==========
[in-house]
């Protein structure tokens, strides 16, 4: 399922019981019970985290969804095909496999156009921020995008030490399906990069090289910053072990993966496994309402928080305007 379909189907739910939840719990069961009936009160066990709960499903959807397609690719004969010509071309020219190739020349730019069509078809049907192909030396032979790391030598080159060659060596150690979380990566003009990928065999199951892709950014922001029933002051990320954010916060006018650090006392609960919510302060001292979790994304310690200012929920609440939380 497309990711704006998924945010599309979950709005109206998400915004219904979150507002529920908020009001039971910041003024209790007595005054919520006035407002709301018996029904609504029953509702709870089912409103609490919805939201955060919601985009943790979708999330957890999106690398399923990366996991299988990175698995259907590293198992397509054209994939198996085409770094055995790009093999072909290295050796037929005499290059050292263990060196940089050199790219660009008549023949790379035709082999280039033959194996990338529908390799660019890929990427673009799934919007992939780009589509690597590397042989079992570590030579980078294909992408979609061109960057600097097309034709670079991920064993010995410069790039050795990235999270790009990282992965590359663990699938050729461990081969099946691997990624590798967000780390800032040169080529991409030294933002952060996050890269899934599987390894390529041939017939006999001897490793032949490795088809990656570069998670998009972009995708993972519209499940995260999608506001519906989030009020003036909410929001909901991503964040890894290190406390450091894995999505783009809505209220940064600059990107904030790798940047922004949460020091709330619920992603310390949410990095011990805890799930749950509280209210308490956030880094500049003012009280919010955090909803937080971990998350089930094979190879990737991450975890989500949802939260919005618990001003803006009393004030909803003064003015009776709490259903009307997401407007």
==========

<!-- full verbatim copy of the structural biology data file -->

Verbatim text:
[in-house]
């Protein structure tokens, strides 16, 4: 399922019981019970985290969804095909496999156009921020995008030490399906990069090289910053072990993966496994309402928080305007 379909189907739910939840719990069961009936009160066990709960499903959807397609690719004969010509071309020219190739020349730019069509078809049907192909030396032979790391030598080159060659060596150690979380990566003009990928065999199951892709950014922001029933002051990320954010916060006018650090006392609960919510302060001292979790994304310690200012929920609440939380 497309990711704006998924945010599309979950709005109206998400915004219904979150507002529920908020009001039971910041003024209790007595005054919520006035407002709301018996029904609504029953509702709870089912409103609490919805939201955060919601985009943790979708999330957890999106690398399923990366996991299988990175698995259907590293198992397509054209994939198996085409770094055995790009093999072909290295050796037929005499290059050292263990060196940089050199790219660009008549023949790379035709082999280039033959194996990338529908390799660019890929990427673009799934919007992939780009589509690597590397042989079992570590030579980078294909992408979609061109960057600097097309034709670079991920064993010995410069790039050795990235999270790009990282992965590359663990699938050729461990081969099946691997990624590798967000780390800032040169080529991409030294933002952060996050890269899934599987390894390529041939017939006999001897490793032949490795088809990656570069998670998009972009995708993972519209499940995260999608506001519906989030009020003036909410929001909901991503964040890894290190406390450091894995999505783009809505209220940064600059990107904030790798940047922004949460020091709330619920992603310390949410990095011990805890799930749950509280209210308490956030880094500049003012009280919010955090909803937080971990998350089930094979190879990737991450975890989500949802939260919005618990001003803006009393004030909803003064003015009776709490259903009307997401407007």